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You are What You Eat!

A Guide to Asking Questions About Your Food

Asking questions is the best way to make educated choices about what you feed yourself and your family. Here is a quick guide of questions to ask your local farmer, grocer, butcher, and restaurateur when you are buying produce, meat, dairy and eggs.

Keep in mind, even if you know the answers might not meet your organic and sustainable standards (whatever those are for you), your questions and requests let purveyors know what consumers are looking to buy.

For a more in depth look at sustainable farming and eating issues check out www.sustainabletable.org.

Slow Food St. Louis recently teamed up with Gus & Wes Productions to produce three short films focused on questions you should ask before you buy the food you eat. These questions are appropriate when shopping at a farmer’s market, a grocery store, ordering at a restaurant or buying into a CSA (Community Supported Agriculture) program. Click below to see them:
Ask Before You Eat – PRODUCE
Ask Before You Eat – MEAT
Ask Before You Eat – DAIRY


  • What is the location of origin? This will help you calculate the number of miles your food has traveled to your plate.
  • Was the produce grown utilizing organic and sustainable methods? Even if produce isn’t grown organically (without the use of synthetic chemicals), farmers should still practice sustainable growing techniques, which means using minimal chemicals to have the least negative impact on the earth and our food. You may want to know if it is GMO.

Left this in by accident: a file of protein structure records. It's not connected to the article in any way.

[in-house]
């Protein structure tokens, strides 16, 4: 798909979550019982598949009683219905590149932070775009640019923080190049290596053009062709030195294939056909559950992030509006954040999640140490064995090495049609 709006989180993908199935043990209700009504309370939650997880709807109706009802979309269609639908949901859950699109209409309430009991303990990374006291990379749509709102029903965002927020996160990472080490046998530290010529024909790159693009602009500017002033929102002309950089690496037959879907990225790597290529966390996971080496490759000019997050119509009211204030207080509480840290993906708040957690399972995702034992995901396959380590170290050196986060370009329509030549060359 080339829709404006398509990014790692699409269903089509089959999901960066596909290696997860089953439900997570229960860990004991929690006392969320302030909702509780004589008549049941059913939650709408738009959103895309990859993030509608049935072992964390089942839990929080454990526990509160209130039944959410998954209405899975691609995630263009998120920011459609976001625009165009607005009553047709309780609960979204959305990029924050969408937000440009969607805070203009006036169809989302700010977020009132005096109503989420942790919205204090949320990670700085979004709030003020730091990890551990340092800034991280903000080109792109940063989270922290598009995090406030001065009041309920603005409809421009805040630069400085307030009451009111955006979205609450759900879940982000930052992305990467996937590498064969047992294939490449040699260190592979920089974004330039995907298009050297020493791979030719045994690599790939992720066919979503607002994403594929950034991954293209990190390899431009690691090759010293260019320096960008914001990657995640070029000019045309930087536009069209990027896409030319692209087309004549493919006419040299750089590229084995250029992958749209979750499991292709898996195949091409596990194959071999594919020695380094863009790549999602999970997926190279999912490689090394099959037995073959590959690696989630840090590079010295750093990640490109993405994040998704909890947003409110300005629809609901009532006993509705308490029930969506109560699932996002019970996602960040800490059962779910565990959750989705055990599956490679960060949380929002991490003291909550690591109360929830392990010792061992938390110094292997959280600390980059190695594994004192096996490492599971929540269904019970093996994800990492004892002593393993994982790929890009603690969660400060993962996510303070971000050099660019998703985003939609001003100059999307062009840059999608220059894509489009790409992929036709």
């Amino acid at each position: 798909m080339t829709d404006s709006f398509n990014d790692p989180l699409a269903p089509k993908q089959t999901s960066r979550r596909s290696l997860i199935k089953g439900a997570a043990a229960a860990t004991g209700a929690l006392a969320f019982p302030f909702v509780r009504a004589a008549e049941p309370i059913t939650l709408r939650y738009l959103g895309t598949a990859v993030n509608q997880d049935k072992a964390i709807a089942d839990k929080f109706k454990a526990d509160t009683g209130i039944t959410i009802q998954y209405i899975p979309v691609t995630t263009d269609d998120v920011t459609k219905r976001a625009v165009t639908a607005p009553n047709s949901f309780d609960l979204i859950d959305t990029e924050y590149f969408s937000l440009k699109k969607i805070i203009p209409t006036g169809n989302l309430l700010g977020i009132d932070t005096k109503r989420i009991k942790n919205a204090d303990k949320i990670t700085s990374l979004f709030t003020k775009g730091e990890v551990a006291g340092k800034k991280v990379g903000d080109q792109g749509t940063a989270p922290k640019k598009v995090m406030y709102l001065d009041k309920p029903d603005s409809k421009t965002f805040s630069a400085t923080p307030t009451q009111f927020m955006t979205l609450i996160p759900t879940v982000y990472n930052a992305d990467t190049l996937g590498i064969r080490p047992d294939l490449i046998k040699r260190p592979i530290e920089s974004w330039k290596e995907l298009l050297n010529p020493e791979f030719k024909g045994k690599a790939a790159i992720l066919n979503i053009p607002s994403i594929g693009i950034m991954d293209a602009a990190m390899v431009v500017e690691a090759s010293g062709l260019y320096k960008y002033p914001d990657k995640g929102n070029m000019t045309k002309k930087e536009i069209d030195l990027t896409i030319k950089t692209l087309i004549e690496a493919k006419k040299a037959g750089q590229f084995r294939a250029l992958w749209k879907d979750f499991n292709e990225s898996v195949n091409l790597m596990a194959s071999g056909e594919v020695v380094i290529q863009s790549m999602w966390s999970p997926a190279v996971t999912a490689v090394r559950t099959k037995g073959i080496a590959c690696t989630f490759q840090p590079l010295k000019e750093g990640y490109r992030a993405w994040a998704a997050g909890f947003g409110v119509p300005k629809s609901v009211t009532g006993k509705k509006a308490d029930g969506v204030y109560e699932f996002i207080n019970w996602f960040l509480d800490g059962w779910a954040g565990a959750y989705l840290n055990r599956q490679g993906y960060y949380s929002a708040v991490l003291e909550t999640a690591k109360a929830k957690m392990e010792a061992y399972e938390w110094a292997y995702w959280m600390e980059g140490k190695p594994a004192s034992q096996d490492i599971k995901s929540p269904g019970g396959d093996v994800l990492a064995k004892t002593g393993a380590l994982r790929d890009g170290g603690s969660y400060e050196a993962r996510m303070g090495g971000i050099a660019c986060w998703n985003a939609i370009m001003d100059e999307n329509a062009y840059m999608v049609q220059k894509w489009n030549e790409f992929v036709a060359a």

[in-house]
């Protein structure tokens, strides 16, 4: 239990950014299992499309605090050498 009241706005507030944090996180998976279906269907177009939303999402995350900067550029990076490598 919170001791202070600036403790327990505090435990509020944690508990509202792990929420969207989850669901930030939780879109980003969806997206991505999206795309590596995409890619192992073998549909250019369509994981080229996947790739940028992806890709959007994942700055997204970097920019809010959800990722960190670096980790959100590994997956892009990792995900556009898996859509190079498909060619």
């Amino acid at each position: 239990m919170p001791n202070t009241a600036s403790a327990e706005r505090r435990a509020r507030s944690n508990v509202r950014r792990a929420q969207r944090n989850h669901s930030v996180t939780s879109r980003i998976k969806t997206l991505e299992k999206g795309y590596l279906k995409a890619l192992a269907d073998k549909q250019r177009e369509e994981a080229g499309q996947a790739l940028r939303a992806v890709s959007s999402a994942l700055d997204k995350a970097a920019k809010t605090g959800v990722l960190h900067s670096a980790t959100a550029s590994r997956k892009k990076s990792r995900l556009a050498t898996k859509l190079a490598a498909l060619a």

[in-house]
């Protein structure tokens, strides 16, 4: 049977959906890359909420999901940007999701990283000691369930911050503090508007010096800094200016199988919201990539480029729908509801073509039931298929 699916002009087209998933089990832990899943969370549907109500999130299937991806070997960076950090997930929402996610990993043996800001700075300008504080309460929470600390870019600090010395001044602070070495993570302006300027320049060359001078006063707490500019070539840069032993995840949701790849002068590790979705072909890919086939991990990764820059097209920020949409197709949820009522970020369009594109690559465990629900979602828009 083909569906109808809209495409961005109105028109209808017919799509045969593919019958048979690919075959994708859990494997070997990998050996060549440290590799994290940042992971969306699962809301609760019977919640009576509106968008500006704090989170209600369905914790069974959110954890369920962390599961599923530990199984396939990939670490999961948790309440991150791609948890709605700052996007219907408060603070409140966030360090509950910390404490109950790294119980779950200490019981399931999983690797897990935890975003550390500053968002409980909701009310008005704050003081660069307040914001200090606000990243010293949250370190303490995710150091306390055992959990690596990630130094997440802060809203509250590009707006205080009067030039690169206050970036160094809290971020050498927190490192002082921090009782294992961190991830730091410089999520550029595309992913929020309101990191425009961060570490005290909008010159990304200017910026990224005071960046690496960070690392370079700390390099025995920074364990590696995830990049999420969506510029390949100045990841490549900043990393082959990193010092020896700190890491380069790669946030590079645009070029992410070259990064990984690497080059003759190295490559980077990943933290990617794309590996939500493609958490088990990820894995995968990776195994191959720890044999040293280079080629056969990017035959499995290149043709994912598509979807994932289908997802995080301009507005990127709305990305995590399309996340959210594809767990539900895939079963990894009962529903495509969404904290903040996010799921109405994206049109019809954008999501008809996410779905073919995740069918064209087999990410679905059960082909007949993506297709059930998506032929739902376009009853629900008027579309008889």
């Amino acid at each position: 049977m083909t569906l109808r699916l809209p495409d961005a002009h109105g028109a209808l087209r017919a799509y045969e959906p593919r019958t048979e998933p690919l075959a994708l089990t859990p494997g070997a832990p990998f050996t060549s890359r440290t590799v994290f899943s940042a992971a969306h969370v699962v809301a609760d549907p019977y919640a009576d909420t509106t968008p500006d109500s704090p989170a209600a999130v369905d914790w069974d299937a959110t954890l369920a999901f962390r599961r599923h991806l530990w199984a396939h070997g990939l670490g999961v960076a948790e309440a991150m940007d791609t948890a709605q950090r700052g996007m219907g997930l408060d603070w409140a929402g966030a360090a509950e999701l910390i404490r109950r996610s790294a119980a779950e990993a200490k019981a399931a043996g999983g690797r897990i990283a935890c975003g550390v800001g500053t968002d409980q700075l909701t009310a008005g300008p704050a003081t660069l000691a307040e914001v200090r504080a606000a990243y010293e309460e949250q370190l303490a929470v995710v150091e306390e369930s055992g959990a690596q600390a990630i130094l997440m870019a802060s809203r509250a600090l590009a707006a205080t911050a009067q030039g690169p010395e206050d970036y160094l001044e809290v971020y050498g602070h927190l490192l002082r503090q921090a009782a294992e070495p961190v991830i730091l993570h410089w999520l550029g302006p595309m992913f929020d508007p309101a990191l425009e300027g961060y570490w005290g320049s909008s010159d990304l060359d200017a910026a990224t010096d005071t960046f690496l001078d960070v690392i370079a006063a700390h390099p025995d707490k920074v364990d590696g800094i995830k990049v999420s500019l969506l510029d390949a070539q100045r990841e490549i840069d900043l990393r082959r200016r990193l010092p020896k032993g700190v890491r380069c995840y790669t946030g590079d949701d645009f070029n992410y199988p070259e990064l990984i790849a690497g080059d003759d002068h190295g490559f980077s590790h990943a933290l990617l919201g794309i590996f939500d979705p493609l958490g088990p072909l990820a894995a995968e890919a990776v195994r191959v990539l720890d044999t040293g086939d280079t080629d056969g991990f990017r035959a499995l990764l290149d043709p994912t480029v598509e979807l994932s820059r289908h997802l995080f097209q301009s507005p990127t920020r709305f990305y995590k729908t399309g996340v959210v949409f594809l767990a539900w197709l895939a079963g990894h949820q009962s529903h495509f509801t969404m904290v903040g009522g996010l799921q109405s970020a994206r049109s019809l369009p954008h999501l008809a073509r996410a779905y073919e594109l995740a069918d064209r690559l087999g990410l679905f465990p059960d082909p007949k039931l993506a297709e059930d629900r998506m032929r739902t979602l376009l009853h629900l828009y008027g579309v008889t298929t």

• After harvest, was the produce treated or sprayed with anything? This could be done to maintain a “look” of freshness or as an attempt to eliminate bacteria.


  • What is the location of origin?
  • What type of environment was the animal raised in? Pastured animals are preferred to caged or penned, and CAFOs (Concentrated Animal Feeding Operation). CAFOs contribute tremendous amounts of pollution and many consider a CAFO environment inhumane for the animals.
  • Was the animal fed its natural diet? Cows and lambs aren’t meant to eat grain or chicken meal, and pigs and chickens aren’t vegetarians, they’re omnivores. If grain is being used as feed, was it organic? How was the animal finished? Often-times, grass-fed beef is finished on grain to fatten them up before processing. This process creates an imbalance between Omega 6s and Omega 3s and this balance is critical to your heart’s health.
  • Were antibiotics used? Often animals are sick because they are given feed that is not their natural diet and are then given constant antibiotics in their feed. Also look for steroid/hormone free meats; these are used to grow the animals at an unnatural rate.
  • Was the packaged meat treated with anything? Again to maintain a “look” of freshness or to eliminate bacteria.

Eggs and Dairy

  • What is the location of origin?
  • What type of environment does the animal live in (i.e. pasture, cage, pen, etc)? What is the diet of these animals? Similar to meat, both eggs and dairy are much healthier for us if the animals are allowed their natural diet, that’s grass for cows and pasture for chickens and goats, which are both omnivores. Supplemental grain or feed should be sustainably grown. You may also want to know if it is GMO.

Download a printable brochure to take with you to the market.